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The best first car? A 1992 John Deere Ford Ranger

When I see newly-licensed young people with fancy cars, my blood boils — not because they’re undeserving of such a ride or that they won’t take care of it. In fact, I’ve found the pride of a first car means it is the best maintained vehicle a person may ever have. No, my anger stems from the said young person never knowing the lessons and freedom an old beater has under its rusty hood.

This is the story of my first automobile and why it still holds a place in my heart as the perfect first car.

I must confess I have already lied to you as in fact this car was not a car at all, but rather a truck. Well some would call it a truck, others would call it a glorified golf cart. My first vehicle was 1992 Ford Ranger.

When it was time for me to find a first car, I delved into my years of money saved from selling livestock through 4-H and FFA.

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A farmer’s promise and a farm wife’s revenge

When corn was up above the eight dollar mark,

Our relationship still had a red hot spark.

Cash was a flowin’ and the bank account full,

The markets kept feeding that corn hungry bull.

 

One day my wife asked if we could knock down a wall,

And add to our house which she thought was too small.

I told her we would but first things come first,

We needed new farm gear, since ours was the worst.

 

I will build you more room, I told her with glee,

After we get that tractor, I thought honestly.

But after that buy, I must’ve been bored,

‘Cause I then built a place for the tractor to be stored.

 

Those new wheels have a nicer place than me to reside,

My wife yelled at me, thinking I had lied.

I promised again about the addition,

Which would include a new porch and a chef’s dream kitchen.

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Salamander hunt!

Every year there are a handful of days in Ohio this time of year where it seems the last of winter has faded. Balmy temperatures warm your bones and the welcomed sunshine pushes the last of the winter doldrums away. There are a just a few of those days in Ohio this time of year where it is simply a pleasure to be outside just for the sake of being outside.

This was not one of those days.

I got an invitation to go check some salamander traps that had been set out a couple of days prior on a central Ohio property not far from where I live. Not knowing quite what to expect, I thought it would be interesting to check out along with some salamander aficionados, including the fine folks from MAD Scientist Associates, LLC, a full-service ecological and wetland-consulting firm based in Westerville.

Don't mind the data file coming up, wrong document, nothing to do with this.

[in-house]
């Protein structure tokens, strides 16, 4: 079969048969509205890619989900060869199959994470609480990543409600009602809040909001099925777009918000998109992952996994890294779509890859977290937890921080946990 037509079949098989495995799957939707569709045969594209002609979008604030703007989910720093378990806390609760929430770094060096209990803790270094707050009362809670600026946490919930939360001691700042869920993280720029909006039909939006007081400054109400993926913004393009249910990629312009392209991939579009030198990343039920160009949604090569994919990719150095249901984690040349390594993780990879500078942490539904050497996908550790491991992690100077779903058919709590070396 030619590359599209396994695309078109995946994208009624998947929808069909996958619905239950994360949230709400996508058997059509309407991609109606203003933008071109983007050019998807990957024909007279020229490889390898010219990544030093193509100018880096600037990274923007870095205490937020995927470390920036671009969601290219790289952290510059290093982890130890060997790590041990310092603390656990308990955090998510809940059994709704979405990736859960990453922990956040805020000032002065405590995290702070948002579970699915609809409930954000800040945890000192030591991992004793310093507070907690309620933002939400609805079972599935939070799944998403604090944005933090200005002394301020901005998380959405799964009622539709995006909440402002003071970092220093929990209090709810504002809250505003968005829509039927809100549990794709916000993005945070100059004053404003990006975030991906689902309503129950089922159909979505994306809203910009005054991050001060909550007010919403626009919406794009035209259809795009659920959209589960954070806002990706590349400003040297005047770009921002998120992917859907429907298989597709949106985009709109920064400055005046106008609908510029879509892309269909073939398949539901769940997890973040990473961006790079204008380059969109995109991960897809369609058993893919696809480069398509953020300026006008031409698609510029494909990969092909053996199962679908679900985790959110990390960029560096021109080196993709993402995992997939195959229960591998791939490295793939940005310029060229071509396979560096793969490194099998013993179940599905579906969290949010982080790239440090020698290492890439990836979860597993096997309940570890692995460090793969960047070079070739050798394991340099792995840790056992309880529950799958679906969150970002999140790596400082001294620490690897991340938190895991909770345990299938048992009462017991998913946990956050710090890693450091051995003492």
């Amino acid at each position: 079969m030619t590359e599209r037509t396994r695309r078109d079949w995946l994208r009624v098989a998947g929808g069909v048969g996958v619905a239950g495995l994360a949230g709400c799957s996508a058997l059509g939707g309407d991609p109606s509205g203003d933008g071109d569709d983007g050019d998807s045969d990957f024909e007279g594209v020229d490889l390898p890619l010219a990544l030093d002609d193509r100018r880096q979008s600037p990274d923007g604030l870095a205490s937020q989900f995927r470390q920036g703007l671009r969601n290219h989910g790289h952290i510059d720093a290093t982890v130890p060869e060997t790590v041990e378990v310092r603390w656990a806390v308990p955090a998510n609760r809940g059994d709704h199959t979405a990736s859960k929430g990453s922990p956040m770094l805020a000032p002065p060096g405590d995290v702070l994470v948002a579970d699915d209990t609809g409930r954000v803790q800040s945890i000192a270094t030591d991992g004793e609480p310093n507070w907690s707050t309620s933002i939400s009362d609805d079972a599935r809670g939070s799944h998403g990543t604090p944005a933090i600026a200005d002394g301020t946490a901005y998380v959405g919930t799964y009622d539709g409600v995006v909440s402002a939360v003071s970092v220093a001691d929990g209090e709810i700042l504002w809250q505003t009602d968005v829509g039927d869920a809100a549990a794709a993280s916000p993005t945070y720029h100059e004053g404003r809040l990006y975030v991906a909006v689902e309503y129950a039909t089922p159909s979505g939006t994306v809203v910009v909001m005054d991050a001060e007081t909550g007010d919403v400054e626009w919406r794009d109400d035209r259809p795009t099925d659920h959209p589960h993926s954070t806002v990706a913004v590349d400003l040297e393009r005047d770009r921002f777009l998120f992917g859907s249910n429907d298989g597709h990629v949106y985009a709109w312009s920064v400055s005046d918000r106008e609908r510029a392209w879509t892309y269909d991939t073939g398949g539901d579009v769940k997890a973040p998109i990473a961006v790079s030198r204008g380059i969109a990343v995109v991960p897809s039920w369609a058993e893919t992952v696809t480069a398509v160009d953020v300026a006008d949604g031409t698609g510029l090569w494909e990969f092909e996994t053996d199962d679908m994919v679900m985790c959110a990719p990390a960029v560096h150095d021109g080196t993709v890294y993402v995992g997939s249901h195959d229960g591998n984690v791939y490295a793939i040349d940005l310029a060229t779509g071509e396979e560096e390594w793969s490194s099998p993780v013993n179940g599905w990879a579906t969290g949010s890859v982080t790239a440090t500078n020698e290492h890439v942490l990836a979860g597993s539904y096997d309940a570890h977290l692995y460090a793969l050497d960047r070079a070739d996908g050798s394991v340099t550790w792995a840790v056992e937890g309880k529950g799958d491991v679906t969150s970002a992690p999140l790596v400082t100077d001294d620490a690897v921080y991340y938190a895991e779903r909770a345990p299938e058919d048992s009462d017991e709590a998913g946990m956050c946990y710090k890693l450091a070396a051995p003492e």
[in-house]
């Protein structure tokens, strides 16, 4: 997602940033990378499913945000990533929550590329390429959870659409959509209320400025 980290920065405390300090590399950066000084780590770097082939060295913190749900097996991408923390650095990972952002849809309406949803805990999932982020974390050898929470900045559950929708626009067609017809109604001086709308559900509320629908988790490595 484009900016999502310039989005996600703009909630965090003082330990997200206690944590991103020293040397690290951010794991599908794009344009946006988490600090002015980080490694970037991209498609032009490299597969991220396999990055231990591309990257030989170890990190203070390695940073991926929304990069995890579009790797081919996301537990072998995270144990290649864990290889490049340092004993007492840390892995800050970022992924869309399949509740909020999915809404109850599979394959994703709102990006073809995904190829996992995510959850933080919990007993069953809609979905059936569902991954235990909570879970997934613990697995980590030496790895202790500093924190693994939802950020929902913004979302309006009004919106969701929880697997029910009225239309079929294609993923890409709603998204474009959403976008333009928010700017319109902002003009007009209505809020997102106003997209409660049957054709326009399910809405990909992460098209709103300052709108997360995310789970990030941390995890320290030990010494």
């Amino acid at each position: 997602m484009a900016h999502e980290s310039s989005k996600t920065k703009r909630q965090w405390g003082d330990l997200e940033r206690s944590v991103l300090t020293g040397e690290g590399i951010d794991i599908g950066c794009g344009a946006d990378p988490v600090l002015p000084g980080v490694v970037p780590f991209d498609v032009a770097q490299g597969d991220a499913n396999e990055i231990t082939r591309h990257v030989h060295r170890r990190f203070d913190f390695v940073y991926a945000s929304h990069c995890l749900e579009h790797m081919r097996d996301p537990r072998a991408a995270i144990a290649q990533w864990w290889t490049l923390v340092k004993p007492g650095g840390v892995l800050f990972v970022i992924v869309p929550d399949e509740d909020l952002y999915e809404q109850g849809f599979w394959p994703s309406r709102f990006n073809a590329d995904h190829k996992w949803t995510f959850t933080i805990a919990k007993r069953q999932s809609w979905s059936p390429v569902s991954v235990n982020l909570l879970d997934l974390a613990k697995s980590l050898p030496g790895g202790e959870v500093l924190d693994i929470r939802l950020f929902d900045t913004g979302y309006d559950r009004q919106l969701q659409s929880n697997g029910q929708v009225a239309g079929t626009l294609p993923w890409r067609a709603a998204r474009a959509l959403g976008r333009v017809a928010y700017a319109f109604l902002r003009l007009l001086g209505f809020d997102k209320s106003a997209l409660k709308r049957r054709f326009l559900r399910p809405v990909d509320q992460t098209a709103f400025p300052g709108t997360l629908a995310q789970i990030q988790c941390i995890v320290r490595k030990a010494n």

Thus, I found myself clad in mud-covered boots slogging through the fields and forests of central Ohio after steady rains saturated the landscape.

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Winter Olympics will showcase agriculture (and curling)

Not too long ago I was with some friends at a local eatery watching the television intently. The featured sport was curling.

I do not claim to know much about the sport of curling, but here’s the gist. Players slide 44-pound, polished stones with flat bottoms on ice toward a target area (sort of like winter shuffle board). Each team has four players and eight stones and they try to get the stones positioned in the highest point categories. The stone is pushed down the ice by a curler and then sweepers vigorously sweep the ice with brooms to influence the path of the stone with hopes of bonking their opponents stones to lower scoring areas and putting theirs in the highest scoring positions.

The place I was eating was very small and pretty much everyone present ended up watching curling very intently. I must say it was the most thought I’d ever given to curling, but that may change soon as it is time once again for the Winter Olympics and curling is, of course, among the many events.

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Update on Miami Valley Feed and Grain spill cleanup efforts

The Sutherly family owns Miami Valley Feed and Grain in New Carlisle where a grain tank collapsed late on Jan. 21, spilling around 365,000 bushels of corn worth over $1.25 million. The wave of corn knocked out power and buried State Route 571. Sam Sutherly was kind enough to offer an update on the progress since the spill.

OCJ: What is the status of the cleanup effort?

Sam: The corn was cleared off of the road on Wednesday, Jan. 24, but State Route 571 remains closed by the City of New Carlisle. They decided that it would be easier for the utility companies (AT&T and Dayton Power & Light) to reset the utility poles without the normal flow of traffic. With the extra days, the machinery and semis had better access to the corn nearest to the road. The corn is being loaded quickly and safely to be shipped. The road is supposed to officially open for public use on Jan.

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The raw deal with raw water: Fears of a few can lead to the doubts of many

I was recently in the midst of a battle with a broken water softener. I was made aware of the problem via an aggravating beeping sound coming from the basement — the “error” alarm on the water softener.

Within hours I discovered that my thrice-filtered well water had gone from clear to an unsettling iron orange color. I determined the problem, ordered the part and got the water softener issue resolved as quickly as possible. Filtered, treated, softened water is a very good thing that I really appreciate.

In the midst of the multiple-day water softening fiasco at my house, I read an article about the rise in popularity of a new, trendy beverage craze — raw water. According to the New York Times, raw water contains probiotics or “healthful bacteria” not found in city water or bottled water subjected to filtration that removes beneficial minerals. The “raw water” is said to be sourced from pristine natural springs and sells for staggering dollar figures of up to $60 a gallon.

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Mr. President, do not take farm vote for granted